What has you most energized about the upcoming season? NASCAR, F1, sports cars, iRacing? Will the drama in the paddock be more interesting than the battles on the track? Let me know what excites you about 2010 motorsports.
iRacers to watch at the Rolex 24:
Alex Gurney #99 Gainsco Riley DP
Justin Wilson #01 BMW Riley DP
AJ Allmendinger #6 Ford Riley DP
Colin Braun #75 Ford Lola DP
Derek Johnston #77 Ford Dallara
Jordan Taylor #30 Mazda RX8
Spencer Pumpelly #71 Porsche GT3
Barry Waddell #99 BMW M3
Andrew Caddell #59 Ford Mustang
Trevor Hopwood #12 Kia Forte Coupe
Adam Burrows #12 Kia Forte Coupe
Josh Hurley #181 VW GTI
Danica goes NASCAR. Schumacher returns to Formula One. Coincidence? Both NASCAR and F1 will benefit from such high profile names joining (or rejoining). The fans will eat it up. TV ratings, ticket sales and merchandise sales will be up. And let’s not forget about ad revenue. I ‘m not saying that NASCAR or F1 are responsible for Danica and Michael becoming the stars of their sports but I am sure they both hand their hands in it – at the very least making it as easy as possible for them to go racing. Why else would they make these moves – money or ego perhaps?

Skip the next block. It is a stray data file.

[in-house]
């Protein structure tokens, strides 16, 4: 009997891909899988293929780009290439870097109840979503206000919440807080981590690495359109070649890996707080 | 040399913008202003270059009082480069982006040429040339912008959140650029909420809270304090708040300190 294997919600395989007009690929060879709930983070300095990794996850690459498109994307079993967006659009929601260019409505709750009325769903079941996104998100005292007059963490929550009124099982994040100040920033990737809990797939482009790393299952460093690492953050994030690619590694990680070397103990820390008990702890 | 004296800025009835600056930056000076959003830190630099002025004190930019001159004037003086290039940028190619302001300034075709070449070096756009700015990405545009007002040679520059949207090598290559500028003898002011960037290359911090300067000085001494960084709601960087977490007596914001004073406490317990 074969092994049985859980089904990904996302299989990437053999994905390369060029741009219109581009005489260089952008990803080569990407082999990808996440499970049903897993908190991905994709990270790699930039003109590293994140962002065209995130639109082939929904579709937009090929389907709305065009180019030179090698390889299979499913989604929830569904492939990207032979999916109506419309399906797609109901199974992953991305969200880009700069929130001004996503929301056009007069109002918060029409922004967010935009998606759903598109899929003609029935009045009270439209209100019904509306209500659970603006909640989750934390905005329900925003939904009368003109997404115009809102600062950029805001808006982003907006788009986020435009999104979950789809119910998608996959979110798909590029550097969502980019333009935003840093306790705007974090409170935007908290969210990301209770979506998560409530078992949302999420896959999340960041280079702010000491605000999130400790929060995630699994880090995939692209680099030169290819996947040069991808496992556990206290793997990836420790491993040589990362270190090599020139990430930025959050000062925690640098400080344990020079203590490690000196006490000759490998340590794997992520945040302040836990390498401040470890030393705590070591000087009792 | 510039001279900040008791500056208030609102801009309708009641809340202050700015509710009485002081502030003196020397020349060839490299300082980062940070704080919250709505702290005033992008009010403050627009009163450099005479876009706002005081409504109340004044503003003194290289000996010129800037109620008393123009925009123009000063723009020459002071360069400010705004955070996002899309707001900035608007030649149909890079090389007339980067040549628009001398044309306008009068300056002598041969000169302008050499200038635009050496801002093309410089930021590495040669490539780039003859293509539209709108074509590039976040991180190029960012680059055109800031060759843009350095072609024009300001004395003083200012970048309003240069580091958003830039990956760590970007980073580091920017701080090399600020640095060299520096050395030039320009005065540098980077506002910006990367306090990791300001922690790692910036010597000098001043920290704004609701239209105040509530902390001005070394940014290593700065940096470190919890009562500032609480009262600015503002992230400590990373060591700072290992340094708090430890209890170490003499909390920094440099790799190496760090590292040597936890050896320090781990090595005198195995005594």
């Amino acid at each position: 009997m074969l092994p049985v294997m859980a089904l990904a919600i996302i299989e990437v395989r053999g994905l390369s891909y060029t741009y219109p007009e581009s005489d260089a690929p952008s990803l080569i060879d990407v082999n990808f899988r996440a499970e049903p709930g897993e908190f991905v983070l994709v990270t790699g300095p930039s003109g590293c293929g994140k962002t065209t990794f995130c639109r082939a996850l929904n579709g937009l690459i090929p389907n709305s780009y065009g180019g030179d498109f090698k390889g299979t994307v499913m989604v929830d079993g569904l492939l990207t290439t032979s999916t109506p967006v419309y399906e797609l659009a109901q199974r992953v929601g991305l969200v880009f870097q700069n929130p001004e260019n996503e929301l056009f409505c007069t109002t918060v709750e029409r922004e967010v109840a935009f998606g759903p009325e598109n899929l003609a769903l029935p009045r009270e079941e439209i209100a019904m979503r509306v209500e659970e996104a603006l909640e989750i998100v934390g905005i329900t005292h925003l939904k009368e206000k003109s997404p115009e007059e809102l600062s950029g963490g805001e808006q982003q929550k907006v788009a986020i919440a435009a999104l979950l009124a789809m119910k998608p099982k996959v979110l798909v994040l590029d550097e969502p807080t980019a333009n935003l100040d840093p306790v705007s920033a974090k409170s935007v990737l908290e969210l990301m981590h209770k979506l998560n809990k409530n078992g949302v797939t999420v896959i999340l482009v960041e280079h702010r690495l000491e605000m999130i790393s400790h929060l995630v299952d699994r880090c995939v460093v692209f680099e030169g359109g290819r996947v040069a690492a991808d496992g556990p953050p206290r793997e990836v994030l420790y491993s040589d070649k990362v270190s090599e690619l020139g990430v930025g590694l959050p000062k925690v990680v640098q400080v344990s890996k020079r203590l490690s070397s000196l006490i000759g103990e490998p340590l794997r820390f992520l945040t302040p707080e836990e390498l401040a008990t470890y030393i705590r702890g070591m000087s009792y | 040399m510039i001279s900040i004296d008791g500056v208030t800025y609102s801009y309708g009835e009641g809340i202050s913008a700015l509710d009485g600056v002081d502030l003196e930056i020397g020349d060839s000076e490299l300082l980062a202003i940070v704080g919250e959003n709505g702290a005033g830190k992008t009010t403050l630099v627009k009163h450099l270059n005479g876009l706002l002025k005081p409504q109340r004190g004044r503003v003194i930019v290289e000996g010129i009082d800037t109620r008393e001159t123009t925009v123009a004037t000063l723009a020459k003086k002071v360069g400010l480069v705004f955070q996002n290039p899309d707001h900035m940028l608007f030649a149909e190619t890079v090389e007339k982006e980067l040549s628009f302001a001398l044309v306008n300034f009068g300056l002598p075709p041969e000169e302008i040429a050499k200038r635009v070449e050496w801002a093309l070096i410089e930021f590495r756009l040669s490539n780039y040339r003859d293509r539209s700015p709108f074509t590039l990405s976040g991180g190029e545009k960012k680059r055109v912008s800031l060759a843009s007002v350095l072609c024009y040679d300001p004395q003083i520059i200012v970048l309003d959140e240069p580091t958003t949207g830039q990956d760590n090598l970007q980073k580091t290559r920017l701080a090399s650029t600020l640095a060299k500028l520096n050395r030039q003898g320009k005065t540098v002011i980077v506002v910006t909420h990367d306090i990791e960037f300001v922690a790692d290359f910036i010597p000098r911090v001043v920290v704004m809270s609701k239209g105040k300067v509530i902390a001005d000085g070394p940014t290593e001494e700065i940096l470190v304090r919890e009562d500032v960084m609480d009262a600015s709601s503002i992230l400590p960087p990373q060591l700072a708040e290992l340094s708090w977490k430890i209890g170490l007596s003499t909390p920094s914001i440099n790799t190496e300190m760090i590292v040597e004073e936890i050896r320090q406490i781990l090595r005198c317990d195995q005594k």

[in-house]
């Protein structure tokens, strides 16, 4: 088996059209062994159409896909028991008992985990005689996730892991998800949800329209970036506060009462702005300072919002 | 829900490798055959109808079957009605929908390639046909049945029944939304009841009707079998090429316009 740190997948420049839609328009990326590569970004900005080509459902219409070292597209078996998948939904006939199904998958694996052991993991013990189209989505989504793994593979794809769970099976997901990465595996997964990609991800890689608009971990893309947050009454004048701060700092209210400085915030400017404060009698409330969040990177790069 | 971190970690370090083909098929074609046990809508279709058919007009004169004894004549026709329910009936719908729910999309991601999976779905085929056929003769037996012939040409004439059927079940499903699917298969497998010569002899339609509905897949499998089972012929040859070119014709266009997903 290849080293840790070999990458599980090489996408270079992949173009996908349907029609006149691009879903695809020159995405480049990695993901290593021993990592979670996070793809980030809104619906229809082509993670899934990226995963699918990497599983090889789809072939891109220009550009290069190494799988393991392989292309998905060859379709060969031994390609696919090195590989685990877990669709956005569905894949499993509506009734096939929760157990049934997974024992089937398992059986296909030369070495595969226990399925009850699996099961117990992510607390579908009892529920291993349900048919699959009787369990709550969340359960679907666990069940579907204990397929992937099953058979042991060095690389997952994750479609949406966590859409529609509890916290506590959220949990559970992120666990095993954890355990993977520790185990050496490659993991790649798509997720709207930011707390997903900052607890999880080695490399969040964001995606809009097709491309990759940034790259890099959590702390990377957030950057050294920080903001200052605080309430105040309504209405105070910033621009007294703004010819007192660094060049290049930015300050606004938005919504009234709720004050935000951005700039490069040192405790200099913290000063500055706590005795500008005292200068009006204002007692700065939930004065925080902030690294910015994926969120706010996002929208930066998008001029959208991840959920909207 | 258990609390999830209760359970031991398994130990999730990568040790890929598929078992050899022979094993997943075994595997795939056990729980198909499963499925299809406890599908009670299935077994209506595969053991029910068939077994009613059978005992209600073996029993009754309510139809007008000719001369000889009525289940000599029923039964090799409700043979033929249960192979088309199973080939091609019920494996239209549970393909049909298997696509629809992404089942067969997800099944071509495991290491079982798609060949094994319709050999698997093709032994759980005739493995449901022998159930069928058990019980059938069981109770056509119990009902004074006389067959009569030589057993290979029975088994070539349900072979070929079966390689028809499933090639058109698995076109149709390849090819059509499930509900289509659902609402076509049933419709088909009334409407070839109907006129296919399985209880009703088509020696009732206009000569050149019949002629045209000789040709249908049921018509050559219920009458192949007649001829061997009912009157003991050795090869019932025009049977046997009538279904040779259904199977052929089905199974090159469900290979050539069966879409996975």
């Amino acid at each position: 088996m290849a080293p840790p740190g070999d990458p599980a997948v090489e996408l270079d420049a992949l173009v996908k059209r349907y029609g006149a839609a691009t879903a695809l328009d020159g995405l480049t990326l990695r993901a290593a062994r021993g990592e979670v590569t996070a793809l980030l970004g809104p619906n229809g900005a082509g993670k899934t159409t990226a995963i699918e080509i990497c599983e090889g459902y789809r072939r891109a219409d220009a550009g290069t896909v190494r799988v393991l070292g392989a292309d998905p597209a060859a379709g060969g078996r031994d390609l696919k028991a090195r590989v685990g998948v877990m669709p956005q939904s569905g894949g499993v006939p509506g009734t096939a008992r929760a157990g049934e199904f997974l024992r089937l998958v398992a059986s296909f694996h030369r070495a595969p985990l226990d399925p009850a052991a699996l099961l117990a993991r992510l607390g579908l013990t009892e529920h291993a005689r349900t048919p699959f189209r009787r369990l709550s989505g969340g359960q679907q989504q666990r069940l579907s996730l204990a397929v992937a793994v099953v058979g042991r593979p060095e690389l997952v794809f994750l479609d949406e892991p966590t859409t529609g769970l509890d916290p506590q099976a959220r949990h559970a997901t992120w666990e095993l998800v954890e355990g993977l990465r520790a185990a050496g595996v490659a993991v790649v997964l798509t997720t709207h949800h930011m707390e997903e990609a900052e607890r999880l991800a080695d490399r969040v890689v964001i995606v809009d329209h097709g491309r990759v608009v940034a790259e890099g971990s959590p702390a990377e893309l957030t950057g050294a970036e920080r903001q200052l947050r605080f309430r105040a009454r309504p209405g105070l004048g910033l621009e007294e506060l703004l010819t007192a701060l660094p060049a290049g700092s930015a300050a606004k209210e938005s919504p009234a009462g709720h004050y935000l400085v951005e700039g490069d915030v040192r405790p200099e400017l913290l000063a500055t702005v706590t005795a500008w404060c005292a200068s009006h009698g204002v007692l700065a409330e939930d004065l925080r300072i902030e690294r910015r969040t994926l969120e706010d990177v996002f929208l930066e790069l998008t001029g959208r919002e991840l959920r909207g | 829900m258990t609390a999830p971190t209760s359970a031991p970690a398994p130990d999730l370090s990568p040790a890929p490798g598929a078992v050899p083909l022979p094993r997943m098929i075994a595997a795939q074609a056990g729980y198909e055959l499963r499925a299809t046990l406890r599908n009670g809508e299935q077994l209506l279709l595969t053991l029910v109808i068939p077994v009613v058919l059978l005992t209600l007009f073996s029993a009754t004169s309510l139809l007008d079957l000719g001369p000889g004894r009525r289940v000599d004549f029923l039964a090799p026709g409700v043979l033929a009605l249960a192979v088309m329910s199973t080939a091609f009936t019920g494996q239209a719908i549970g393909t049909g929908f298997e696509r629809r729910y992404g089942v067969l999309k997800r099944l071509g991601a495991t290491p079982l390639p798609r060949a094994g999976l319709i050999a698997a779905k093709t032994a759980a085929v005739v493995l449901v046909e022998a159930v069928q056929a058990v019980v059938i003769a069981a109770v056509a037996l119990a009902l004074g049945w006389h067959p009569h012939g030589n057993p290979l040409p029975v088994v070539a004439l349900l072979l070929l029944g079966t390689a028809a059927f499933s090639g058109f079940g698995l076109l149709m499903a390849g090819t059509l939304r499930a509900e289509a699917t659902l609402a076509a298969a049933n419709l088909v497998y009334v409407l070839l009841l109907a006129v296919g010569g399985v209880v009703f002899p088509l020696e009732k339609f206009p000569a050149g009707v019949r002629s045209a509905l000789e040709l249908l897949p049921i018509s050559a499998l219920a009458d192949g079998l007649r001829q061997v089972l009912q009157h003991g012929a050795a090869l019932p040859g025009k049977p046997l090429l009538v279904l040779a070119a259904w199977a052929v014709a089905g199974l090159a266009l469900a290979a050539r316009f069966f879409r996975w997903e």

How about Danica and Michael’s competitive drive. Neither racer needs the money but they both seem to crave the limelight and the thrill of racing, who can blame them really. Racing is an adrenalin filled sport and to have the opportunity to race at the highest levels of motorsport is every racers dream. For Michael and Danica living the dream is what racing is all about.
Who do you think will have the larger impact on their series?